POSTED: Thursday, May 30, 2013 - 9:56pm
UPDATED: Thursday, May 30, 2013 - 10:02pm
(CNN) — In its upcoming issue, the al Qaeda-backed magazine Inspire praises the alleged Boston Marathon bombers as heroes and encourages readers in the United States to follow their example.
According to an English copy of the magazine obtained by Flashpoint Partners, an American group tracking jihadist websites, the issue also has a section heralding the killing of a British soldier in London last week.
The authors of the magazine, published by al Qaeda in the Arabian Peninsula based in Yemen, argue April's deadly violence in Boston proves that lone-wolf attacks can be effective in the United States. The issue also warns Americans that they're not safe against such "unstoppable" operations.
Investigators believe that alleged Boston bomber Tamerlan Tsarnaev, who was killed days after the attack, accessed Inspire magazine, which had instructions on bomb-making, a law enforcement official told CNN this month.
According to analysts, the explosive devices used in the attack that killed three and injured more than 260 others had striking similarities to a bomb recipe in the first issue of the magazine in June 2010.
"How to build a bomb in your Mom's kitchen" has been downloaded by militants in multiple Islamist terrorist plots.
The upcoming issue, which falls just under 40 pages, calls on American Muslims to follow those who masterminded the Boston attacks. And as long as simple materials---like the pressure cooker allegedly used in the Boston bombing -- remain legal, such acts can be carried out with ease, the magazine says.
"Lone-Jihad is impossible to counter and stop, except when basic cooking ingredients and building material become illegal," the magazine states. Embedded among the articles are glossy photos of the carnage from the bombing near the Boston Marathon finish line.
One section, "An eye for an eye," features a graphic of a bloody knife and an image of a meat cleaver wielding-suspect in the deadly daylight attack on a British soldier in Woolwich.
The author says "the message of these young men has been conveyed to the whole world, including every Britain, every westerner, every kafar (non-believer) whose hands have Muslim blood."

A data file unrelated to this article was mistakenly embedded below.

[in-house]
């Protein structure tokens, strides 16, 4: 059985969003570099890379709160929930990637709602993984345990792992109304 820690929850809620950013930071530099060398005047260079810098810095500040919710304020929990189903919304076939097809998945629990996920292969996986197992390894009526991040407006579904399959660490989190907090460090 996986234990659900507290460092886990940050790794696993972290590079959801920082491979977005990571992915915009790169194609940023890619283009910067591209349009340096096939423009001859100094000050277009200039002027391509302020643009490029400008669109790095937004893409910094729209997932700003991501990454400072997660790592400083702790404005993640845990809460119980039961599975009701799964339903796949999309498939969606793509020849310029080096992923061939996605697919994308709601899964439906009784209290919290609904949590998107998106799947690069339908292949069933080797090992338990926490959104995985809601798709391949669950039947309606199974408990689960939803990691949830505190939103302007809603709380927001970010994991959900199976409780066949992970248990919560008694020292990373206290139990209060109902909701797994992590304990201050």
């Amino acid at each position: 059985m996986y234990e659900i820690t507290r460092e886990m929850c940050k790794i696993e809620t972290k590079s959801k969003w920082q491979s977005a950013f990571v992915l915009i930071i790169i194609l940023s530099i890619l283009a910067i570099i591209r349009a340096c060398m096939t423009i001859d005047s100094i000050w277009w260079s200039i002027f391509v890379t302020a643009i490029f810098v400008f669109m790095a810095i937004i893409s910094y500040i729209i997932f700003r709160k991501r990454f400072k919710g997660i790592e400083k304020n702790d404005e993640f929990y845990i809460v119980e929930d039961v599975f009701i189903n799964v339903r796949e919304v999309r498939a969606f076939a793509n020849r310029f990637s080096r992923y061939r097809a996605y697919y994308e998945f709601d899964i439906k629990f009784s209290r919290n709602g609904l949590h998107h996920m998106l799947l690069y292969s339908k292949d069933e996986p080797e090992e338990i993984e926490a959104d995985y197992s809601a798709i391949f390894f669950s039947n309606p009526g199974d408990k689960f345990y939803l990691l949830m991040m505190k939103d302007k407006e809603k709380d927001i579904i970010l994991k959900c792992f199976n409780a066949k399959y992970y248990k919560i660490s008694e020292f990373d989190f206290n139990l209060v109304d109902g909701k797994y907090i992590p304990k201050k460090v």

In a separate letter, "Jones the Rebel" instructs American Muslims to "break down these psychological barriers which hinder us from attacking this enemy ... beware of belittling yourself and your capability."
The Boston bombings, the author states, "revealed the power of the lone jihad operation" and encourages readers to "take things into your hands."
It should be noted that the quality of English in the new issue is significantly lower than in previous editions.
"The Boston events, the road accidents, the poisoned letters, disregard of the people behind them, indicate that the control of your security has broken away and operations against you has taken a path which can be controlled not," Qassim ar-Reimy, a senior commander for al Qaeda in the Arabian Peninsula, writes in a message to Americans.
Making the bombs, he argues, is a skill now within every individual's reach. Another article features a graphic of Tamerlan Tsarnaev depicted in paradise.
While no physical links have been found between Tsarnaev and his brother, Dzhokar, and al Qaeda, Inspire magazine is nonetheless taking credit for being a catalyst for the attacks, says CNN Terrorism Analyst Paul Cruickshank.
"They're opportunistically taking credit for this, saying, 'We encouraged these guys. We gave them instructions and look what happened.' And they're trying to encourage others to do the same," Cruickshank told CNN, adding the magazine is "very difficult" to shut down because of its ability to disseminate online.